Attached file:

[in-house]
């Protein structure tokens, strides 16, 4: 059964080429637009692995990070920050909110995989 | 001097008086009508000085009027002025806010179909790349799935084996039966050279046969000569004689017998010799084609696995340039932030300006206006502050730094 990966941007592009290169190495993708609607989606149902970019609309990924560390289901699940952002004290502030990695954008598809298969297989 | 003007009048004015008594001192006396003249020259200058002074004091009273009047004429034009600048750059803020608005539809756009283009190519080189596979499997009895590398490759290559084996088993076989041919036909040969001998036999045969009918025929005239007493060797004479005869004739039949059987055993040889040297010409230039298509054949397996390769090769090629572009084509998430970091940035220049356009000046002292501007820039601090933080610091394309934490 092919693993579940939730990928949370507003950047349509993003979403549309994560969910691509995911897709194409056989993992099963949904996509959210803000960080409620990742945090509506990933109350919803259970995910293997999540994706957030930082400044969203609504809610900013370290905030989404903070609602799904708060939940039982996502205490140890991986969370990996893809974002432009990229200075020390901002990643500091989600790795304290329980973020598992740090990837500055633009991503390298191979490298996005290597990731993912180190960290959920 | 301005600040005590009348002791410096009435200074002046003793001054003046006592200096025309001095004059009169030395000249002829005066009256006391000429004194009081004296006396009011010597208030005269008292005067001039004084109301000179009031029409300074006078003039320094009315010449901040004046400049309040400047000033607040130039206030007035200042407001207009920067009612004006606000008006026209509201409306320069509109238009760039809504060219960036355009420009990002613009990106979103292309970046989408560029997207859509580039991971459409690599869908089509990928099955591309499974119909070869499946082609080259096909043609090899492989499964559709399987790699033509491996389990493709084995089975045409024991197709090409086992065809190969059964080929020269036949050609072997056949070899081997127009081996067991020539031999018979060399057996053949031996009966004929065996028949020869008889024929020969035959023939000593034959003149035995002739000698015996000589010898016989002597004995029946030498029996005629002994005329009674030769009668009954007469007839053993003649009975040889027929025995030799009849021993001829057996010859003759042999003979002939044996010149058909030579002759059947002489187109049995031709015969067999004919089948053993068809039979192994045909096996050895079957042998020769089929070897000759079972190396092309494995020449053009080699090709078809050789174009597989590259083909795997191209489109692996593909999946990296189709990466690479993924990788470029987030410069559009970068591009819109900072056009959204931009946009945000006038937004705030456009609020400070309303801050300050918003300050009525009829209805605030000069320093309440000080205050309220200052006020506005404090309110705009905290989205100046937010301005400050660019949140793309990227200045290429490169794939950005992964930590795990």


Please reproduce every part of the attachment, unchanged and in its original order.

[in-house]
């Protein structure tokens, strides 16, 4: 059964080429637009692995990070920050909110995989 | 001097008086009508000085009027002025806010179909790349799935084996039966050279046969000569004689017998010799084609696995340039932030300006206006502050730094 990966941007592009290169190495993708609607989606149902970019609309990924560390289901699940952002004290502030990695954008598809298969297989 | 003007009048004015008594001192006396003249020259200058002074004091009273009047004429034009600048750059803020608005539809756009283009190519080189596979499997009895590398490759290559084996088993076989041919036909040969001998036999045969009918025929005239007493060797004479005869004739039949059987055993040889040297010409230039298509054949397996390769090769090629572009084509998430970091940035220049356009000046002292501007820039601090933080610091394309934490 092919693993579940939730990928949370507003950047349509993003979403549309994560969910691509995911897709194409056989993992099963949904996509959210803000960080409620990742945090509506990933109350919803259970995910293997999540994706957030930082400044969203609504809610900013370290905030989404903070609602799904708060939940039982996502205490140890991986969370990996893809974002432009990229200075020390901002990643500091989600790795304290329980973020598992740090990837500055633009991503390298191979490298996005290597990731993912180190960290959920 | 301005600040005590009348002791410096009435200074002046003793001054003046006592200096025309001095004059009169030395000249002829005066009256006391000429004194009081004296006396009011010597208030005269008292005067001039004084109301000179009031029409300074006078003039320094009315010449901040004046400049309040400047000033607040130039206030007035200042407001207009920067009612004006606000008006026209509201409306320069509109238009760039809504060219960036355009420009990002613009990106979103292309970046989408560029997207859509580039991971459409690599869908089509990928099955591309499974119909070869499946082609080259096909043609090899492989499964559709399987790699033509491996389990493709084995089975045409024991197709090409086992065809190969059964080929020269036949050609072997056949070899081997127009081996067991020539031999018979060399057996053949031996009966004929065996028949020869008889024929020969035959023939000593034959003149035995002739000698015996000589010898016989002597004995029946030498029996005629002994005329009674030769009668009954007469007839053993003649009975040889027929025995030799009849021993001829057996010859003759042999003979002939044996010149058909030579002759059947002489187109049995031709015969067999004919089948053993068809039979192994045909096996050895079957042998020769089929070897000759079972190396092309494995020449053009080699090709078809050789174009597989590259083909795997191209489109692996593909999946990296189709990466690479993924990788470029987030410069559009970068591009819109900072056009959204931009946009945000006038937004705030456009609020400070309303801050300050918003300050009525009829209805605030000069320093309440000080205050309220200052006020506005404090309110705009905290989205100046937010301005400050660019949140793309990227200045290429490169794939950005992964930590795990």